The TSP S Fund is an index fund, which strives to mimic the Dow Jones U.S. Completion Total Stock Market Index, a broad market index made up of stocks of U.S. companies not included in the S&P 500 Index. Instead of an allocation in mainly large capitalization stocks like the S&P 500 (otherwise known as the C Fund to TSP members), the equities in this index are small to medium-sized U.S. companies. As of late 2014, this index is composed of approximately 3,250 stocks.
The chart above is the perfect reference for the S Fund because it is the chart of the Dow Jones U.S. Completion Total Stock Market Index. Now while the S Fund strives to mimic the Dow Jones U.S. Completion Total Stock Market Index that does not mean it will. As you can see the S Fund has generally increased over the previous five years with a couple instances of severe corrections. This is due in part to the recent stock market crash we had in 2007 – 2008, the massive amount of quantitative easing the U.S. Government has implemented, and the boom and bust nature of small cap stocks.
However, one should not always expect the S Fund to generally increase over the course of time. In fact you should expect quite the opposite. Small cap stocks are companies that are significantly smaller than the companies you would find in the S&P 500 (otherwise known as the C Fund for TSP members). This means that they have a harder time establishing a competitive edge, economic moat, etc. In short consider small cap stocks your “mom and pop” stocks and S&P 500 stocks as your “corporations” (Walmart). There will always be bull market cycles and bear market cycles. However, the potential for capital gains in the S Fund small cap stocks are far higher than the C Fund during bull markets.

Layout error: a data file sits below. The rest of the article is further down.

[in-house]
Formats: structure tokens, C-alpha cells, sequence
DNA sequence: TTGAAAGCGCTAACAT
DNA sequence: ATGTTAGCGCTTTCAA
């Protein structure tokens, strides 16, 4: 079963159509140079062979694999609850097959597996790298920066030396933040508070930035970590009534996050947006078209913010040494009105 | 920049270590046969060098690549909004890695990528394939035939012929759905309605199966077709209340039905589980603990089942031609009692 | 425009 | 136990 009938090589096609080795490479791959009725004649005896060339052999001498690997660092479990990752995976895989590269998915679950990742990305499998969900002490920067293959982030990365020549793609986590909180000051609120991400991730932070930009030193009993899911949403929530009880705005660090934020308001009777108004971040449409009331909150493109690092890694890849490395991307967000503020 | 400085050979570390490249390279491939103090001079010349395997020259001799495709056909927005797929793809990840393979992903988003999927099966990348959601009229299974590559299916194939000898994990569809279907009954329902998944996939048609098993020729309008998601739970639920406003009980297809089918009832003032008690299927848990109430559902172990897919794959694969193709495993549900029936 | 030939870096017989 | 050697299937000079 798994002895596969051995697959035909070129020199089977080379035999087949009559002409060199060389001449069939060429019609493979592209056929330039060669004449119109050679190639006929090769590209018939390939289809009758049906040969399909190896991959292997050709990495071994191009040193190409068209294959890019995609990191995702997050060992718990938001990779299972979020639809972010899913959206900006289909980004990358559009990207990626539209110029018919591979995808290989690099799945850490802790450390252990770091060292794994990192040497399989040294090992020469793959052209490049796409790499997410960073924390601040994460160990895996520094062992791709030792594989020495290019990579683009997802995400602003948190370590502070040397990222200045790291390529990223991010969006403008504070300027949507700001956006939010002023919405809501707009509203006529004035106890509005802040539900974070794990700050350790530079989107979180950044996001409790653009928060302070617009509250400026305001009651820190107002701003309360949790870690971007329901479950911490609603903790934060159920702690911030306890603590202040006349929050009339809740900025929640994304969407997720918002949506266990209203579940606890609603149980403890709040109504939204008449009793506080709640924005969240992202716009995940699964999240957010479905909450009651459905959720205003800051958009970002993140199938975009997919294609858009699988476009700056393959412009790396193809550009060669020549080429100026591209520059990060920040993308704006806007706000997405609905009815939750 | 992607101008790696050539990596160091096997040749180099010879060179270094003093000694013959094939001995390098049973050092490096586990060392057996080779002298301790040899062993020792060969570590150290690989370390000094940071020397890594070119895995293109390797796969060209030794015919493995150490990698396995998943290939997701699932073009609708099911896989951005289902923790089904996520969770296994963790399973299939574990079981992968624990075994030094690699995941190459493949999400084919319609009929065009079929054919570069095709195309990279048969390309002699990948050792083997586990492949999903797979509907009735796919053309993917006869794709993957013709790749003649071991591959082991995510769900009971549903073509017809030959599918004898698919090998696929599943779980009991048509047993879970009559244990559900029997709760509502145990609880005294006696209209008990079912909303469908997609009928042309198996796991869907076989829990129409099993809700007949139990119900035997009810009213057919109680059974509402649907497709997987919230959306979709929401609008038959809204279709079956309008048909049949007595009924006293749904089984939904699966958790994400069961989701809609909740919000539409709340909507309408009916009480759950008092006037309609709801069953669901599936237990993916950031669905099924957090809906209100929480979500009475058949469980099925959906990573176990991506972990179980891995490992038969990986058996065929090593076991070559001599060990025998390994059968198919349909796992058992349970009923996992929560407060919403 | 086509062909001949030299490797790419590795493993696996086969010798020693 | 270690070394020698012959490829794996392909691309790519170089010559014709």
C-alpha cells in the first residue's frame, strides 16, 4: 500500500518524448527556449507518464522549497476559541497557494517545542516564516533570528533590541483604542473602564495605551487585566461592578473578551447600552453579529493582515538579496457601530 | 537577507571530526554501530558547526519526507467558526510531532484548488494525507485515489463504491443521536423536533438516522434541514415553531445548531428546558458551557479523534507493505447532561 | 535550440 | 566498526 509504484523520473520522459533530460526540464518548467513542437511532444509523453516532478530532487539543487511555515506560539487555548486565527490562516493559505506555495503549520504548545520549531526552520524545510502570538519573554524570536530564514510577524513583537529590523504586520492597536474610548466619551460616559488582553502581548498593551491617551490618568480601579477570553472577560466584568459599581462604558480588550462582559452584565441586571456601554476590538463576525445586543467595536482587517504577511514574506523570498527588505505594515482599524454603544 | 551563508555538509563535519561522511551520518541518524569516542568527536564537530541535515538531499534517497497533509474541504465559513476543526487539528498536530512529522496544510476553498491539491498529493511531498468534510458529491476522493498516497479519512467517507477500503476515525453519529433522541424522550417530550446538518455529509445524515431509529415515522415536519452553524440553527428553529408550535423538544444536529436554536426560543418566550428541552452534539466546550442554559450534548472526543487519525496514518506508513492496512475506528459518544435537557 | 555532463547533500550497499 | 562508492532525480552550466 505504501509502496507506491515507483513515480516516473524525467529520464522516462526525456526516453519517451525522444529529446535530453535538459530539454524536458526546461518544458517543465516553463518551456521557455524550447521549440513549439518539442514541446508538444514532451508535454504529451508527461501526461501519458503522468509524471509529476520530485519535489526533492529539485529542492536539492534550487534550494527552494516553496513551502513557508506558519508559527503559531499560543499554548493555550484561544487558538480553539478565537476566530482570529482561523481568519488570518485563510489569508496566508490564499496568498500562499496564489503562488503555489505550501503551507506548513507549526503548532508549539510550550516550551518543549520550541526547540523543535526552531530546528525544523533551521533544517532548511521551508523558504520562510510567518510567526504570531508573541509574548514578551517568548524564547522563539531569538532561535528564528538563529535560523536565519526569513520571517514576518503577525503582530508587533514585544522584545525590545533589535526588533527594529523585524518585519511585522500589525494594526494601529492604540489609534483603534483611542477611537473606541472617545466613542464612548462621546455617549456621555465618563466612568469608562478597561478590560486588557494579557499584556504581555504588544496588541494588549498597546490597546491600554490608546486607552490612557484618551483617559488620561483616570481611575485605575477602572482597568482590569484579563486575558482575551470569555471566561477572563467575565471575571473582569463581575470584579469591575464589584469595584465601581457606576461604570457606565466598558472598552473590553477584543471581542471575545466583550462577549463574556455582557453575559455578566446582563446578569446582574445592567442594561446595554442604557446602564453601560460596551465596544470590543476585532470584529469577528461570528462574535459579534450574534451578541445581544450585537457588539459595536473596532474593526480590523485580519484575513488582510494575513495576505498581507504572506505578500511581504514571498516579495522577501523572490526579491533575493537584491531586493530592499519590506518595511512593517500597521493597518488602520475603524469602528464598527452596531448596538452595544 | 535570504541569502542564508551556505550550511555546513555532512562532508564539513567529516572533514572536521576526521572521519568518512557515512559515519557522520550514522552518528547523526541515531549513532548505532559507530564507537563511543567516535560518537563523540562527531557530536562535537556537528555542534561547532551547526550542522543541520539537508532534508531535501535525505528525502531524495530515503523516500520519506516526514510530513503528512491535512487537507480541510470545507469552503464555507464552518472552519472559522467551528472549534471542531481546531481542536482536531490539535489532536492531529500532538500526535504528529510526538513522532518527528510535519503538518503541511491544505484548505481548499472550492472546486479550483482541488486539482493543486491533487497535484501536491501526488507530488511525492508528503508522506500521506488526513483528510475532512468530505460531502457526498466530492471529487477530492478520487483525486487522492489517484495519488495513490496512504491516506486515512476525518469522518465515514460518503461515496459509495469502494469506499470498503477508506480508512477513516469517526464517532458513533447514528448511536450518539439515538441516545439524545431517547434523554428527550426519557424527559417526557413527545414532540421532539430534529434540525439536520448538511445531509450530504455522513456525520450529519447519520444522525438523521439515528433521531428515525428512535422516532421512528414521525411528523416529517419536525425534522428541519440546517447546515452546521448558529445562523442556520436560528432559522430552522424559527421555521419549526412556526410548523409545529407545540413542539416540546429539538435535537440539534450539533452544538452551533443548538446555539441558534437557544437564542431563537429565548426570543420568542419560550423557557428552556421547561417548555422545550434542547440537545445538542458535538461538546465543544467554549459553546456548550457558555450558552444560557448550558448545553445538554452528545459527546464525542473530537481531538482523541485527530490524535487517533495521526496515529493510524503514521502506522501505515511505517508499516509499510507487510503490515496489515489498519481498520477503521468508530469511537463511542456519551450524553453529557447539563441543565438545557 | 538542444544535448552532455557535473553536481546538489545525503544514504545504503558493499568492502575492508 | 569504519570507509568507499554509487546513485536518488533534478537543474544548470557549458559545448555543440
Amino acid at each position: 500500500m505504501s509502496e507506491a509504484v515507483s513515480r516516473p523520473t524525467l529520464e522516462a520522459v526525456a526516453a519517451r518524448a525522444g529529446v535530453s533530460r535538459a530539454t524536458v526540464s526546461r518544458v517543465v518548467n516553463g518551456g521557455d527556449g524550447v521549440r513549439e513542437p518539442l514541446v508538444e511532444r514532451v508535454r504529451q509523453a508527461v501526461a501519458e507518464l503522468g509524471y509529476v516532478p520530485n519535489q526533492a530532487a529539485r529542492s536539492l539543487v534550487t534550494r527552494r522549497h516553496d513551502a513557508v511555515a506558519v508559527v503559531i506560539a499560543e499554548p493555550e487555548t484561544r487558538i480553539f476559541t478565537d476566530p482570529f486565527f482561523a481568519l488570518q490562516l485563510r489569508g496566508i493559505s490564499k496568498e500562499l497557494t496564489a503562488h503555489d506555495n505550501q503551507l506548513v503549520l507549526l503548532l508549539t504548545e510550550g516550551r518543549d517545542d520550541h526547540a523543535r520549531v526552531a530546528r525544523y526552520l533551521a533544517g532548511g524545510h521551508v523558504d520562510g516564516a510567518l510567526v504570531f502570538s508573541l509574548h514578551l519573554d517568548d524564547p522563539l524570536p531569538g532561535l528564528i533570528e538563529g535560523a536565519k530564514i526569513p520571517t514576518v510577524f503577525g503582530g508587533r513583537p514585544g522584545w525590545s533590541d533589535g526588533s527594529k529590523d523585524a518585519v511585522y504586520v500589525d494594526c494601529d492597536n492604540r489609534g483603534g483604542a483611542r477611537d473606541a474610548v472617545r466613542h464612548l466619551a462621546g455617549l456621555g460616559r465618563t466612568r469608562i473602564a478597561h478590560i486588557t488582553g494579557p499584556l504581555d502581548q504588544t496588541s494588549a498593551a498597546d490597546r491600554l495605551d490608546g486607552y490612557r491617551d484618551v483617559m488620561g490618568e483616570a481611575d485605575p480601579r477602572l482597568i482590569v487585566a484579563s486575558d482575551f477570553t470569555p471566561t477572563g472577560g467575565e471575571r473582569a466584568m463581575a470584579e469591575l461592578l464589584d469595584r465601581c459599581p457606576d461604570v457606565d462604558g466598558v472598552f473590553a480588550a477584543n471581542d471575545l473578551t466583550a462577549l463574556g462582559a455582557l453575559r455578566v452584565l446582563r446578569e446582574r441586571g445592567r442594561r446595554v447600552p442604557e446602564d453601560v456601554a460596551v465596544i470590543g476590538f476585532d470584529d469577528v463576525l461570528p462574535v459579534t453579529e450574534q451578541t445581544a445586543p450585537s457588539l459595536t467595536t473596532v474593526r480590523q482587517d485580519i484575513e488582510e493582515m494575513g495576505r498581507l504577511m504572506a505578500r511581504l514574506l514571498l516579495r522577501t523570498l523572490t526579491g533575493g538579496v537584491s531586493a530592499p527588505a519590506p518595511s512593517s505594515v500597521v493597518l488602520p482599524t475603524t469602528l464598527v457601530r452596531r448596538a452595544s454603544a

Risks and Potential Rewards of Investing in the S Fund
Every investment you make regarding stocks will be risky and the S Fund is no exception. The S fund generally has more volality than the C Fund (otherwise known as the S&P 500). This is due to the very nature of small cap stocks as I previously explained.
However, historically small cap stocks have outperformed large cap stocks despite their volatile nature. Remember, it is far easier for a smaller company to double in size than it is for a larger company. That is why the potential in small cap stocks is so great but as I said before there is also a chance for larger losses as well. With the S Fund you won’t run the risk of your money being eroded by inflation the only considerable risk you are taking is having your money invested during bear market cycles. So if you feel you can control your emotions and keep your eye on the prize, then this fund just might be for you.
How Do I Use The S Fund In My TSP Account?
General and conventional stock market rhetoric tells you that stocks outpace the majority of other investment opportunities. Therefore you should construct a portfolio that will ensure the growth of your investment capital. The allocation for this portfolio would consist of positions in the C Fund, S Fund, and I Fund which would give you plenty diversification and room to grow. There is some validity to this theory but our TSP Newsletter has done much better with TSP allocation.
The S Fund is typically used as a smaller percentage of a TSP Portfolio because it is deemed moderately high risk. This is true as a stand a lone statement, however when you can identify bull markets and bear markets consistently the amount of risk drops significantly. There will always be risk in regards to stock investing, the key to successful investing lies in minimizing risk and maximizing your potential gains.
In our TSP Newsletter, we use the TSP S Fund as an aggressive strategy to capture large gains in the stock market during bull market cycles. Additionally we use the TSP G Fund as a risk-free investment vehicle, allocating all of the portfolio to it when stock market conditions start to deteriorate and point towards a long term bear market. Taking such actions allows us to lock in our substantial investment returns that we received in the S Fund while the investment model waits for bullish market conditions to return. Our newsletter utilizes a proven strategy for identifying bullish and bearish markets. We have tailored this strategy towards the Thrift Savings Plan in order to help you increase your TSP portfolio returns significantly over time.